New rule now in effect that will easily allow immigrants to receive public benefits

ByKaren Alvarez KTRK logo
Friday, January 6, 2023
Immigrants eligible for public benefits thanks to new DHS ruling
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According to the rule, a noncitizen's application for government programs will not be considered a public charge violation. This rule marks the end of the Trump-era version that li

HOUSTON, Texas (KTRK) -- It's been two weeks since the Department of Homeland Security's Public Charge Ground of Inadmissibility rule went into effect.

"Under this new rule, immigrants who are here can obtain food stamps. They can actually get housing assistance," immigration attorney Ral Obioha said.

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Obioha says this final rule is a departure from the Trump administration's version, which she says placed limits on who qualified to receive immigration benefits.

"Under the Trump administration's version of the public charge rule, there was a vast definition of what public benefits were included to determine if an immigrant was a public charge to the U.S. or not," she said.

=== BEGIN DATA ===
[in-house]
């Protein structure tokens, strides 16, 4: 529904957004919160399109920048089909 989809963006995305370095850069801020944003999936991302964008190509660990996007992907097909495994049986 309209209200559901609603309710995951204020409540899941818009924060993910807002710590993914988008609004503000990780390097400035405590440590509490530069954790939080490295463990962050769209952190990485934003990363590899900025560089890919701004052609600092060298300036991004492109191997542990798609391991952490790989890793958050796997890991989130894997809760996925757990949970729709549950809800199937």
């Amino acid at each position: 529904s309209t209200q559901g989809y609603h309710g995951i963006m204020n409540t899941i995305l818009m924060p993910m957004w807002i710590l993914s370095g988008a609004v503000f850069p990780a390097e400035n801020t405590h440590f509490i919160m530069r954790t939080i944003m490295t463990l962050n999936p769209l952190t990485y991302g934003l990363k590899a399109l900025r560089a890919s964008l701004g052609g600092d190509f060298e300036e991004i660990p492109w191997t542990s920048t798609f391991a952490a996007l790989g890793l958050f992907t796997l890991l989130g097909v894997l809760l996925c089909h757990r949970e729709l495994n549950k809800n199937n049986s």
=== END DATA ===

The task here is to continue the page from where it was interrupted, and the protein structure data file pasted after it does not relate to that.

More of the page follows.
That meant immigrants couldn't have access to important services like Medicaid, housing or rental assistance, or food stamps.

According to Obioha, Biden's version of the rule sticks to its intended purpose, creating vast opportunities for immigrants seeking help without fearing repercussions.

According to this rule, a noncitizen's application for or receipt of government programs like SNAP benefits or other federal nutrition assistance benefits administered by the Food and Nutrition Service will no longer be considered public charge violations.

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When it comes to its impact, Obioha said it's a vital step toward addressing food insecurity among immigrant families, who have faced fears about the possible ramifications of government programs.

"When you come here with nothing, you need time to build up, and sometimes you need assistance, and it doesn't mean that you'll eventually be a public charge. It means you need time to get a job, build up education, and skills to have a better life for you and your family," Obioha said.